If you choose to smoke, you take on the risks to your own health from your decision. You may know the risks include cancer and other health issues. You may know that smoking could lead to oral health issues, including discoloring of the teeth and cavities.
You may accept these risks, but others around you may not want to face those same risks. Smokers should ask themselves if they are putting people around them when they smoke at the risk for things such as cavities.
How Smoking Causes Cavities
Before talking about the impact of second-hand smoke and cavities, it is good to know how smoking can lead to cavities in the smoker. The smoke you inhale is damaging to the enamel that protects the teeth. It can speed up the process of enamel erosion and can lead to issues with tooth decay. That will also lead to issues with cavities.
Smoking also affects the gums. It can lead to problems with gum disease and with loose teeth. That can cause large cavities to form around the gum line. It can also lead to more tooth decay that will create more cavities.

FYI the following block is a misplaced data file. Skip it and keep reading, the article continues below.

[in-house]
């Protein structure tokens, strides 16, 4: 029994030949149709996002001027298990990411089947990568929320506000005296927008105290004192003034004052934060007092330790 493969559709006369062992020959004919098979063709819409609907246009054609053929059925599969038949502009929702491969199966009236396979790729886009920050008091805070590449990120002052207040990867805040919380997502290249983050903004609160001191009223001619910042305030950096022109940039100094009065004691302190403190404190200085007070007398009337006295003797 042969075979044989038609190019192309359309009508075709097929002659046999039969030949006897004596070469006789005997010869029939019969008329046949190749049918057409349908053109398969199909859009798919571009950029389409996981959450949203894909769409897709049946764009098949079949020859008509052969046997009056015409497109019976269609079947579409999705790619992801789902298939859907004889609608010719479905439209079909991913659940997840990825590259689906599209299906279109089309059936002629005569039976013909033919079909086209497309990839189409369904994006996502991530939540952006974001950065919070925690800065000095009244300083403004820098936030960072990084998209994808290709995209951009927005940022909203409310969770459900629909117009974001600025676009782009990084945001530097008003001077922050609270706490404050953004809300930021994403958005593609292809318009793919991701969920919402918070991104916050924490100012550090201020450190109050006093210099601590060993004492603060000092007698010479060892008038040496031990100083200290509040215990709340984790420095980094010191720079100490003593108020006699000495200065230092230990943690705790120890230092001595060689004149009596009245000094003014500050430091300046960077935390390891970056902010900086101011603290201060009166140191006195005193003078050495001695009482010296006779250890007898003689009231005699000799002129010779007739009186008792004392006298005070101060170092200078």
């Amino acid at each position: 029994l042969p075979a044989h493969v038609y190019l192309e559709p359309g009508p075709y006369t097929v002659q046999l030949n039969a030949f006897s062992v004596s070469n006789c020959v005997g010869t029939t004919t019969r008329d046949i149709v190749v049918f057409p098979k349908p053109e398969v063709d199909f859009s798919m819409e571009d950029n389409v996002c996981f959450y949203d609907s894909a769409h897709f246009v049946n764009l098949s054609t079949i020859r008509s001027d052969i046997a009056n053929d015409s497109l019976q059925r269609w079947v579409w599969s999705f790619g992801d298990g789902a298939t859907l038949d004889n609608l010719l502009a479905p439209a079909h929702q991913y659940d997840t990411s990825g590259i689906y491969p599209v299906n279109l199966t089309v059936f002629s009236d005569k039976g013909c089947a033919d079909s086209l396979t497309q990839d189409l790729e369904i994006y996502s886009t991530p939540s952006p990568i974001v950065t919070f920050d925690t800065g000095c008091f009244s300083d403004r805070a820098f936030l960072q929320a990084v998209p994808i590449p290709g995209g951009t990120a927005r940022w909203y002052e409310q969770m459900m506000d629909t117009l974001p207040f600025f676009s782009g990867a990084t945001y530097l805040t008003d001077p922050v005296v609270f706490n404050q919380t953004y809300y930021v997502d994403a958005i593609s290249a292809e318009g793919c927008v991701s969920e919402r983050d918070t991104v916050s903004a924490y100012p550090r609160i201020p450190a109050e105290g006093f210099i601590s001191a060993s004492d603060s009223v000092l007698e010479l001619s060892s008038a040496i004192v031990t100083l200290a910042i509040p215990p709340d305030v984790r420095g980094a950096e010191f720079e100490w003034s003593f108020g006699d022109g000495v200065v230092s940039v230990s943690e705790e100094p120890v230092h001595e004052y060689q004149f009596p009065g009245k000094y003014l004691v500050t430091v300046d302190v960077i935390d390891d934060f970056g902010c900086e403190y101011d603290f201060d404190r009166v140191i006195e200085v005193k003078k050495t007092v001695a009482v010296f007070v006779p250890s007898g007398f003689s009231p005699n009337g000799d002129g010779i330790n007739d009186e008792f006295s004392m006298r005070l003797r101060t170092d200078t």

Who is at Risk from Second-Hand Smoke?
While second-hand smoke can affect anyone, the people most at risk for cavities from second-hand smoke are children. Children between the age of 6 to 11 are losing their baby teeth and seeing the growth of the adult teeth. Exposure to smoke at this point in their life will put those teeth at a higher risk for cavities. Teens are also at a higher risk when surrounded by second-hand smoke for the same reasons. It is the time when the adult teeth are forming and are most at risk.
Because this is also the age when people report the most cavities, it is easy to blame it on the sugary foods the kids eat or poor oral hygiene habits. Ignoring the impact of second-hand smoke is easy to do, but it is not a good idea. It is much better to avoid smoking around anyone else if you don't want to put them at risk.
For more information about this or any other oral health issue, contact our office to schedule an appointment.